I don't want to pick on Coola Face SPF30 unfairly. What caught my eye is that it contains octocrylene, octinoxate, oxybenzone, octisalate. These are chemical sunscreens that are fairly common, but always in the back of mind I am thinking: are they safe, didn't I read somewhere... even post something? Keeping it all straight is made even harder by the fact they have such interchangeable names. So finding four oxy-whatsits in one go gives me a good excuse to summarize what they do and whether they are safe.

Octocrylene (Maximum recommended by FDA: 3%)

Octocylene absorbs UVB and short-wave UVA. It's chemical name is 2-ethylhexyl 2-cyano-3, 3- diphenylacrylate.

Safety measures/side effects

Although there is evidence that octocrylene is responsible for reproductive toxicity, the trials used doses far higher than would be used in cosmetics. That doesn't mean to say that they aren't dangers, only that we don't really know.

Octocrylene can penetrate into the skin and act as a photosensitizer, resulting in an increased production of free radicals. Free radicals can induce indirect DNA damage and potentially contribute to the increased incidence of malignant melanoma in sunscreen-users compared to non-users. Although this might theoretically apply to other sunscreens, the study that made this conclusion refers only to octocrylene.

Another reason to reconsider octocrylene, is that it has been found in fish. According to a Swiss study, it is quick to biodegrade and then bioaccumulate. The few fish we have left on the planet should probably go as chemical free as possible.

Oxybenzone (Maximum recommended by the FDA: 6%)

Oxybenzone, a derivative of benzophenone, is often used in conjuction with other sunscreens because it helps stabilize them and also because its sun protection powers are too weak to be used alone.

Safety measures/side effects

As a photocarcinogen, it’s demonstrated an increase in the production of harmful free radicals and an ability to attack DNA cells; for this reason, it is believed to be a contributing factor in the recent rise of melanoma cases with sunscreen users. Some studies have shown it to behave similarly to the hormone estrogen, suggesting that it may cause breast cancer. It has also been linked to contact eczema.

For many years, the dangers were ignored on the assumption that oxybenzone didn't get absorbed by the skin. A team of researchers in Australia, led by Cameron Hayden, demonstrated otherwise using commercially available sunscreen with a 6% concentration  of oxybenzone. Haydon's conclusion: the use of oxybenzone is inadvisable for large surface area application for extended and repeated periods.

Urine tests show that it sticks around. In 2008, the US Centers for Disease Control & Prevention conducted a similar experiment on a national scale, and found the chemical compound to be present in 96.8% of the human urine samples surveyed. As a result, it is recommended that parents keep their small children from using products containing the ingredient oxybenzone.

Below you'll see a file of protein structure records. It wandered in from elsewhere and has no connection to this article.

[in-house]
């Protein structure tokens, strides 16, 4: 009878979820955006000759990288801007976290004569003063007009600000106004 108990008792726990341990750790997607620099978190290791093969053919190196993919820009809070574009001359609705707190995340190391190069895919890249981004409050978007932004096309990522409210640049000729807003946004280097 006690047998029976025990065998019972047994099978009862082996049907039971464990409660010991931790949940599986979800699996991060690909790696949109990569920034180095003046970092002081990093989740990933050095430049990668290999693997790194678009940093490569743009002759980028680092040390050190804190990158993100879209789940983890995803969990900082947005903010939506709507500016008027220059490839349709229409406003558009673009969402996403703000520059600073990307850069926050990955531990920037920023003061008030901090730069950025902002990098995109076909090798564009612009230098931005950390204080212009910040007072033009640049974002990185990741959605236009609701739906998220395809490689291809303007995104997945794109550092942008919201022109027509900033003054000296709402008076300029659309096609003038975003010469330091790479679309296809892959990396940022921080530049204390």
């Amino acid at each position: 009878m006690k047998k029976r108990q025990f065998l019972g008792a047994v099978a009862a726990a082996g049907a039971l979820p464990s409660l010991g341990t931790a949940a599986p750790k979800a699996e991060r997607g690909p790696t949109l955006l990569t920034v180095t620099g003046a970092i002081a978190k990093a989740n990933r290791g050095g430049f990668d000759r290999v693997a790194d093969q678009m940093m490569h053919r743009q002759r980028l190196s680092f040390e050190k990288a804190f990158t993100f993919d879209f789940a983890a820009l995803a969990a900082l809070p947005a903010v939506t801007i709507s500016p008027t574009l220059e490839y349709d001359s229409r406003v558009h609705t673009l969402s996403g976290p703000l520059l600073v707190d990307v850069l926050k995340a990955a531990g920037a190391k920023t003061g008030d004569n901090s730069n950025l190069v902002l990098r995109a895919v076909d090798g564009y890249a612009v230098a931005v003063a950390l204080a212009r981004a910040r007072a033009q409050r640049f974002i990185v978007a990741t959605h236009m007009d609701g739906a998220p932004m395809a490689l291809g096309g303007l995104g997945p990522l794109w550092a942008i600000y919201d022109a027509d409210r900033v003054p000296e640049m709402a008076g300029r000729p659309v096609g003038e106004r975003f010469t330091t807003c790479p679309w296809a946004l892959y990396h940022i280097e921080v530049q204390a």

On the other hand, a California study on fish, concluded that it did not have any adverse effects on reproduction.

Octisalate, octyl salicylate, or 2-ethylhexyl salicylate (Maximum recommended by FDA: 5%)

Octisalate or octyl salicylate is used to augment the UV-B protection in a sunscreen. Salicylates are weak UV-B absorbers, and they are generally used in combination with other UV filters because they are insufficient on their own. It typically undergoes some degradation when exposed to sunlight.

Safety Measures/Side Effects:

Octisalate's safety record seems to be fairly good although it has been linked to contact dermititus.


Octinoxate or octyl methoxycinnamate (Maximum recommended by FDA: 7.5%)


Octinoxate is the most widely used UVB blocking agent in the skin care industry. It does not filter UVA rays. Studies have also shown that Octinoxate can protect the skin against not only sunburn but also UV light-induced DNA alterations (Source).

However, it isn't very stable. When octinoxate is exposed to sunlight, it is converted into a less UV absorbent form (from E-octyl-p-methoxycinnamate into a Z-octyl-p-methoxycinnamate). Given that its job is to be exposed to sunlight, this seems to me to be a somewhat fundamental limitation. It is why you will usually find octinoxate combined with another sunscreen. Beware, though, that octinoxate combined with avobenzone degrades even faster (source).

Safety Measures/Side Effects:

According to the EWG, Octinoxate is a moderate hazard, primarily because it can lead to developmental and reproductive toxicity through enhanced skin absorption. It’s a penetration enhancer and is easily absorbed into the skin. It can produce estrogen-like effects and should not be used by pregnant women and children. However, the research is contradictory as to what concentrations are toxic. One Norwegian study in 2000 declared toxicity on mice at levels much lower that that used in sunscreen. Studies of percutaneous absorption indicate that 1 to 2% of the applied material may be absorbed through the skin. Most of the octyl methoxycinnamate appears to be trapped in the stratus corneum  in adults. However, concerns have been expressed about the use of this sunscreen ingredient in children where the stratus corneum is less likely to be protective.

Other studies, were the result of concentrations higher than any formulas in skin care products. Bottom line: More research is needed. Given that it isn't even very stable in sunlight, it's probably not worth the risk.

Editor’s note: Also read Marta’s Five Best mineral sunscreens. 

See all our FIVE BEST recommendations including Five Best for sagging skin, Five Best with vitamin C and Five Best eye creams